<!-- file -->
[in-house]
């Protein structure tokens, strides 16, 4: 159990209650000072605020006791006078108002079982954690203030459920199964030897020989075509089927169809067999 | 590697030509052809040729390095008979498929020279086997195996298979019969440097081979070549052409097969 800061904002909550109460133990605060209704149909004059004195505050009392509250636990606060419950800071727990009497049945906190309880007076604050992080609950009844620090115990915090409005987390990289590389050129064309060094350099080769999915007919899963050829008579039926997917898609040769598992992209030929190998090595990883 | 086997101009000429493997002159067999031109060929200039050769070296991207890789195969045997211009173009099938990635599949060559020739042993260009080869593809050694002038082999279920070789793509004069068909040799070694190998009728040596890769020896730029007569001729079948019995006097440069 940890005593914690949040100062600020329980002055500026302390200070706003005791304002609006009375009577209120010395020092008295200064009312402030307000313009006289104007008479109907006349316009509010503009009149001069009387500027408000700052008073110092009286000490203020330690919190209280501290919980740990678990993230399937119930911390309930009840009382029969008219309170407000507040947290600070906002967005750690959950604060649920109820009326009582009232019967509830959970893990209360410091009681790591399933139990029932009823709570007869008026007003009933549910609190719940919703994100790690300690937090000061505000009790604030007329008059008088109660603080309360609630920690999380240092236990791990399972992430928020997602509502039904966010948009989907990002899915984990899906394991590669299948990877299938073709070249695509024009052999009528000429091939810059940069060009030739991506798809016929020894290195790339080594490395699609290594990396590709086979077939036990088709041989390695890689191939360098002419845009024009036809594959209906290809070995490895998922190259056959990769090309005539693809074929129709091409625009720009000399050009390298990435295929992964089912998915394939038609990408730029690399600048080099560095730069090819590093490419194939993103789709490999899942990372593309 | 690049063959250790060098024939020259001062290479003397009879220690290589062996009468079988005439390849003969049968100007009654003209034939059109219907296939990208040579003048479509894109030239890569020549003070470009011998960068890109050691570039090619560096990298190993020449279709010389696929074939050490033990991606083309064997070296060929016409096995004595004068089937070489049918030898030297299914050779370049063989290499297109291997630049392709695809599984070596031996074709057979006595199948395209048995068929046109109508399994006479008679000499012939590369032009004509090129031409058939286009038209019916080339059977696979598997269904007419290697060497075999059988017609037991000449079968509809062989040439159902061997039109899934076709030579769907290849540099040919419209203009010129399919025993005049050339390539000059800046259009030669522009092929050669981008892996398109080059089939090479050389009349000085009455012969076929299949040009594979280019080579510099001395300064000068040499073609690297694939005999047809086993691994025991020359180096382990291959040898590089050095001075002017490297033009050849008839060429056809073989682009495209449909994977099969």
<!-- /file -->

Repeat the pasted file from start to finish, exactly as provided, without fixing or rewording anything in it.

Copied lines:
[in-house]
């Protein structure tokens, strides 16, 4: 159990209650000072605020006791006078108002079982954690203030459920199964030897020989075509089927169809067999 | 590697030509052809040729390095008979498929020279086997195996298979019969440097081979070549052409097969 800061904002909550109460133990605060209704149909004059004195505050009392509250636990606060419950800071727990009497049945906190309880007076604050992080609950009844620090115990915090409005987390990289590389050129064309060094350099080769999915007919899963050829008579039926997917898609040769598992992209030929190998090595990883 | 086997101009000429493997002159067999031109060929200039050769070296991207890789195969045997211009173009099938990635599949060559020739042993260009080869593809050694002038082999279920070789793509004069068909040799070694190998009728040596890769020896730029007569001729079948019995006097440069 940890005593914690949040100062600020329980002055500026302390200070706003005791304002609006009375009577209120010395020092008295200064009312402030307000313009006289104007008479109907006349316009509010503009009149001069009387500027408000700052008073110092009286000490203020330690919190209280501290919980740990678990993230399937119930911390309930009840009382029969008219309170407000507040947290600070906002967005750690959950604060649920109820009326009582009232019967509830959970893990209360410091009681790591399933139990029932009823709570007869008026007003009933549910609190719940919703994100790690300690937090000061505000009790604030007329008059008088109660603080309360609630920690999380240092236990791990399972992430928020997602509502039904966010948009989907990002899915984990899906394991590669299948990877299938073709070249695509024009052999009528000429091939810059940069060009030739991506798809016929020894290195790339080594490395699609290594990396590709086979077939036990088709041989390695890689191939360098002419845009024009036809594959209906290809070995490895998922190259056959990769090309005539693809074929129709091409625009720009000399050009390298990435295929992964089912998915394939038609990408730029690399600048080099560095730069090819590093490419194939993103789709490999899942990372593309 | 690049063959250790060098024939020259001062290479003397009879220690290589062996009468079988005439390849003969049968100007009654003209034939059109219907296939990208040579003048479509894109030239890569020549003070470009011998960068890109050691570039090619560096990298190993020449279709010389696929074939050490033990991606083309064997070296060929016409096995004595004068089937070489049918030898030297299914050779370049063989290499297109291997630049392709695809599984070596031996074709057979006595199948395209048995068929046109109508399994006479008679000499012939590369032009004509090129031409058939286009038209019916080339059977696979598997269904007419290697060497075999059988017609037991000449079968509809062989040439159902061997039109899934076709030579769907290849540099040919419209203009010129399919025993005049050339390539000059800046259009030669522009092929050669981008892996398109080059089939090479050389009349000085009455012969076929299949040009594979280019080579510099001395300064000068040499073609690297694939005999047809086993691994025991020359180096382990291959040898590089050095001075002017490297033009050849008839060429056809073989682009495209449909994977099969």